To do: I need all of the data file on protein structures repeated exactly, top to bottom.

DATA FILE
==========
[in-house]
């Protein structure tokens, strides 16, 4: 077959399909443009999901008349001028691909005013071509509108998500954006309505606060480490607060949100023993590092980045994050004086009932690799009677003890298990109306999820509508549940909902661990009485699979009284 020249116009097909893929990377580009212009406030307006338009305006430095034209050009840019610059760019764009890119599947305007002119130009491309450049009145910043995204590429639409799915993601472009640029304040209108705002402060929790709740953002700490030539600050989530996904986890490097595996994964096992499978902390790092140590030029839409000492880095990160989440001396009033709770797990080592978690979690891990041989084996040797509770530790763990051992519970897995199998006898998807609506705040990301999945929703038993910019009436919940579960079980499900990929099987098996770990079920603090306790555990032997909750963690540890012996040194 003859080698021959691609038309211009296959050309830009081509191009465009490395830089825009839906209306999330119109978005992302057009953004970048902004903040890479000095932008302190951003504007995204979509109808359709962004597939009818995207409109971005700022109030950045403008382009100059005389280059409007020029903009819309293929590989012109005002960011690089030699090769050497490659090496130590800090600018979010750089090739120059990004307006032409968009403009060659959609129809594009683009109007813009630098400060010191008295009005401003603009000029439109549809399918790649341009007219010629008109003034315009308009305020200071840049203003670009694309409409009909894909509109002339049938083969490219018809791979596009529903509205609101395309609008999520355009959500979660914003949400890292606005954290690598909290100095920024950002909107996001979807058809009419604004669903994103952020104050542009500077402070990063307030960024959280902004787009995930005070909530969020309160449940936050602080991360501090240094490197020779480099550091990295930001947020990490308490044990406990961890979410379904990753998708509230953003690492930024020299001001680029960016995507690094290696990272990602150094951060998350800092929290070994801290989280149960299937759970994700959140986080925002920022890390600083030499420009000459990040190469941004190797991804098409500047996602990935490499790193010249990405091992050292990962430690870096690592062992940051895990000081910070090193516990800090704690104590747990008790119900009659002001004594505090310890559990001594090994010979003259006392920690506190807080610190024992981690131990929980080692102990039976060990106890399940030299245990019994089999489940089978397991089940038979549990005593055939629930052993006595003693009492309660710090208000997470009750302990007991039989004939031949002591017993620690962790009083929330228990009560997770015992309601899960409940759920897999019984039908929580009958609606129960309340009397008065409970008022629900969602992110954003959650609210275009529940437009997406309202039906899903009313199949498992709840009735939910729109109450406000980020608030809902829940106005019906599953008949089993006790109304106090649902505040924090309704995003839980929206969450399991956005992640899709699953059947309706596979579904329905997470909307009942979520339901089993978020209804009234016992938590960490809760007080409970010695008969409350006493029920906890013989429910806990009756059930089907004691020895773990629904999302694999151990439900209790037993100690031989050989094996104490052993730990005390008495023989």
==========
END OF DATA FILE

[in-house]
């Protein structure tokens, strides 16, 4: 077959399909443009999901008349001028691909005013071509509108998500954006309505606060480490607060949100023993590092980045994050004086009932690799009677003890298990109306999820509508549940909902661990009485699979009284 020249116009097909893929990377580009212009406030307006338009305006430095034209050009840019610059760019764009890119599947305007002119130009491309450049009145910043995204590429639409799915993601472009640029304040209108705002402060929790709740953002700490030539600050989530996904986890490097595996994964096992499978902390790092140590030029839409000492880095990160989440001396009033709770797990080592978690979690891990041989084996040797509770530790763990051992519970897995199998006898998807609506705040990301999945929703038993910019009436919940579960079980499900990929099987098996770990079920603090306790555990032997909750963690540890012996040194 003859080698021959691609038309211009296959050309830009081509191009465009490395830089825009839906209306999330119109978005992302057009953004970048902004903040890479000095932008302190951003504007995204979509109808359709962004597939009818995207409109971005700022109030950045403008382009100059005389280059409007020029903009819309293929590989012109005002960011690089030699090769050497490659090496130590800090600018979010750089090739120059990004307006032409968009403009060659959609129809594009683009109007813009630098400060010191008295009005401003603009000029439109549809399918790649341009007219010629008109003034315009308009305020200071840049203003670009694309409409009909894909509109002339049938083969490219018809791979596009529903509205609101395309609008999520355009959500979660914003949400890292606005954290690598909290100095920024950002909107996001979807058809009419604004669903994103952020104050542009500077402070990063307030960024959280902004787009995930005070909530969020309160449940936050602080991360501090240094490197020779480099550091990295930001947020990490308490044990406990961890979410379904990753998708509230953003690492930024020299001001680029960016995507690094290696990272990602150094951060998350800092929290070994801290989280149960299937759970994700959140986080925002920022890390600083030499420009000459990040190469941004190797991804098409500047996602990935490499790193010249990405091992050292990962430690870096690592062992940051895990000081910070090193516990800090704690104590747990008790119900009659002001004594505090310890559990001594090994010979003259006392920690506190807080610190024992981690131990929980080692102990039976060990106890399940030299245990019994089999489940089978397991089940038979549990005593055939629930052993006595003693009492309660710090208000997470009750302990007991039989004939031949002591017993620690962790009083929330228990009560997770015992309601899960409940759920897999019984039908929580009958609606129960309340009397008065409970008022629900969602992110954003959650609210275009529940437009997406309202039906899903009313199949498992709840009735939910729109109450406000980020608030809902829940106005019906599953008949089993006790109304106090649902505040924090309704995003839980929206969450399991956005992640899709699953059947309706596979579904329905997470909307009942979520339901089993978020209804009234016992938590960490809760007080409970010695008969409350006493029920906890013989429910806990009756059930089907004691020895773990629904999302694999151990439900209790037993100690031989050989094996104490052993730990005390008495023989």